Is Parliament ceding ground to the Executive?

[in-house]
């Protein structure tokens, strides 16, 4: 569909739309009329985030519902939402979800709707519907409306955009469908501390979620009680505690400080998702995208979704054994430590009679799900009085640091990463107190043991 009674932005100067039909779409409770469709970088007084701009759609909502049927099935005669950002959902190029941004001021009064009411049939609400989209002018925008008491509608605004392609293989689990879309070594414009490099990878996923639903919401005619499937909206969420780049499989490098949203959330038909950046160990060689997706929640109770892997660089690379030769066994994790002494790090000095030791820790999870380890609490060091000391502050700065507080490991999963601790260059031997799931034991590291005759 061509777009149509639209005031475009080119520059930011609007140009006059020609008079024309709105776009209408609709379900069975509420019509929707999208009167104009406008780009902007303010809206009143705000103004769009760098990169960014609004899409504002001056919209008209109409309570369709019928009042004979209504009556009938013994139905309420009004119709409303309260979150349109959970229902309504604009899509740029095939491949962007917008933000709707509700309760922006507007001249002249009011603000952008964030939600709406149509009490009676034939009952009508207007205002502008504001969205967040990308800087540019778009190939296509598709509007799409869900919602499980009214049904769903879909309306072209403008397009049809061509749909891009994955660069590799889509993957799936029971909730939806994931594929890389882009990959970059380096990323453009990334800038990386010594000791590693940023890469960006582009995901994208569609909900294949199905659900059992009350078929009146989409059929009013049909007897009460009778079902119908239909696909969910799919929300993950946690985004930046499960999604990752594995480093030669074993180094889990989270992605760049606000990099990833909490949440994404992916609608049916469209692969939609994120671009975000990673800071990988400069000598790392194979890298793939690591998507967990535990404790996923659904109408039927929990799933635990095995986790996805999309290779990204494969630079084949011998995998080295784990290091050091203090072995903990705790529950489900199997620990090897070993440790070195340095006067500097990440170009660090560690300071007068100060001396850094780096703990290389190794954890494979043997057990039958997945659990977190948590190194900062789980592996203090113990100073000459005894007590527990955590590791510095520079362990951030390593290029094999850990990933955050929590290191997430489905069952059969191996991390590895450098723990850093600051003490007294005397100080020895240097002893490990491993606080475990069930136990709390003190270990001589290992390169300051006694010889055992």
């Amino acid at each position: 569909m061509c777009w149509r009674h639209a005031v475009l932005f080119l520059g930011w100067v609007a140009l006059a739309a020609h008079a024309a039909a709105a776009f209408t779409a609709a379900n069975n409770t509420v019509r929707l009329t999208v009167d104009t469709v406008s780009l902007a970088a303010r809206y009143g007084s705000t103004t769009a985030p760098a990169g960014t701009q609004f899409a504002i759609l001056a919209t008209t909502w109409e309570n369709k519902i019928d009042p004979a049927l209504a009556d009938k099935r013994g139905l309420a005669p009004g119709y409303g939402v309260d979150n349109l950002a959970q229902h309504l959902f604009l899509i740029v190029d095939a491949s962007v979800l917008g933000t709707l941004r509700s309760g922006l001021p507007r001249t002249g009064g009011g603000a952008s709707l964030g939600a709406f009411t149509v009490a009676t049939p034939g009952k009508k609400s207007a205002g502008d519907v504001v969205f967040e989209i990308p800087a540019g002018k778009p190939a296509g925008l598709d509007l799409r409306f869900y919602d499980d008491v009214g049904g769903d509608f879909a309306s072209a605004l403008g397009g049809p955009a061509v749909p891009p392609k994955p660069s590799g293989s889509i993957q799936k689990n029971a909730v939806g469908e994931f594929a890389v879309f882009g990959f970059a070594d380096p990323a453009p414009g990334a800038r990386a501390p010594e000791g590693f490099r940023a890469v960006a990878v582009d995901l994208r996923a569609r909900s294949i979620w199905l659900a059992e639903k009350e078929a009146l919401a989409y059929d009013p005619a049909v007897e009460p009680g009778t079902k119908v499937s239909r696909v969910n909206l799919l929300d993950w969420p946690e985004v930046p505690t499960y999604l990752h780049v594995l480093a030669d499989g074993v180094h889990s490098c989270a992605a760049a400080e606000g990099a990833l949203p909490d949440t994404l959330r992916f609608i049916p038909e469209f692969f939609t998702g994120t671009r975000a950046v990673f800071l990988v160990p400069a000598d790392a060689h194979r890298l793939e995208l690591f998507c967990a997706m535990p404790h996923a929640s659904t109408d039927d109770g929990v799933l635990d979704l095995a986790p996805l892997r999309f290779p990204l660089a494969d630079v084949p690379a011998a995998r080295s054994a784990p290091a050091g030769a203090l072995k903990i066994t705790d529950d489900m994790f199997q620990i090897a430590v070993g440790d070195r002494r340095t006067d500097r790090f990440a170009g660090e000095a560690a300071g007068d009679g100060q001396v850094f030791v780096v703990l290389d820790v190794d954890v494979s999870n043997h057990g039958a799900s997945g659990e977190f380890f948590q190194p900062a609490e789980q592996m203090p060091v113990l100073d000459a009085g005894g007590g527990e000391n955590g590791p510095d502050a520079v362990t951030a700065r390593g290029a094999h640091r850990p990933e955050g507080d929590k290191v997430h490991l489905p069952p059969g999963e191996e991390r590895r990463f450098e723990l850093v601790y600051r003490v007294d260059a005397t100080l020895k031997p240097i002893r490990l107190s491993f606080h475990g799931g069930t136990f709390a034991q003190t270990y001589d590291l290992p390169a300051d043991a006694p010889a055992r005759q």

SEE ALSO :What Sonko told EACC detectivesLast week, for instance, Nairobi Governor Mike Sonko took charge of the Senate Devolution Committee, fielding questions instead of being grilled on the delay in nominating his deputy and having a properly constituted Cabinet. As if this was not enough, Murang’a Senator Irungu Kang’ata differed with his colleagues openly at the committee hearing, faulting them for not passing necessary legislation to provide grounds for nominating a deputy governor to replace Polycarp Igathe who resigned on January 31, 2018. And the inability, or unwillingness, of the Health Committee to investigate Sh38 billion medical equipment leasing by the national government has prompted Senate Deputy Speaker Kithure Kindiki to call for reconstitution of its leadership. The team chaired by Senator Michael Mbito (Trans Nzoia) did not sit to discuss the matter, which some governors have loudly complained about, claiming the deal was shrouded in secrecy. The concerns are not unique to the Senate. National Assembly Speaker Justin Muturi has cautioned members against being cosy with 'witnesses'. It was so rampart that at some point, Interior CS Fred Matiang’i lectured one of the committees he appeared before, yet the chair failed to cite him as a hostile witness. In a rare dressing-down, Muturi said some MPs were taking their committee responsibilities lightly and ordered the House Director of Committees to keenly follow attendance of meetings. Muturi protested a growing trend of MPs attending meetings as “friends of the committee” to show solidarity with their cronies being investigated. “Don’t be a friend of the committee merely because a person from your village is appearing,” he said. The 12th Parliament has been on the spotlight over turf wars and lack of teeth to oversight the Executive, Judiciary, independent offices and commissions. “There is a common misconduct of members hugging and having hearty engagements with witnesses before and after sessions. The seriousness of the matters being discussed in committees must be seen in the manner that members treat and engage the witnesses,” said National Assembly Majority Leader Aden Duale. Minority Leader John Mbadi told colleagues that when they get into committees, they are supposed to safeguard the interests of the House, not “rent-seeking”. “State officers must conduct themselves in a manner that avoids conflict of interest or demeans their offices,” said Mbadi. Political analyst Herman Manyora says the MPs ceded ground a long time ago. “From the word go, Parliament does not want to occupy its space provided to it by the Constitution as the most powerful of the three arms of government,” says Manyora. He says if MPs took charge through legislation and oversight, nothing would go wrong in the country’s leadership. “The MPs can even tell the Judiciary what to do. They can tell the Judiciary, for example, to decide a case within six months because they have more power,” he says. “They can tame the Executive. They are the ones who allocate funds, and should supervise how such funds are spent.” On Friday, during the second National Assembly leadership meeting in Mombasa, attended by Matiang’i and National Intelligence Service (NIS) boss Maj Gen Philip Kameru, the MPs blocked the media from a session reportedly to discuss security withdrawal of ‘Tangatanga’ leaders. It is reported that Kameru gave a four-hour presentation, but MPs have remained tight-lipped on the deliberations. But Manyora says the problem started when Jubilee Party nominated the House leadership and committee chairs from State House. He says if MPs were assertive, no witness would have the guts to lecture them. “You talk like that and they impeach you. So why does Matiang’i lecture them? Because he knows they are useless!” he says.
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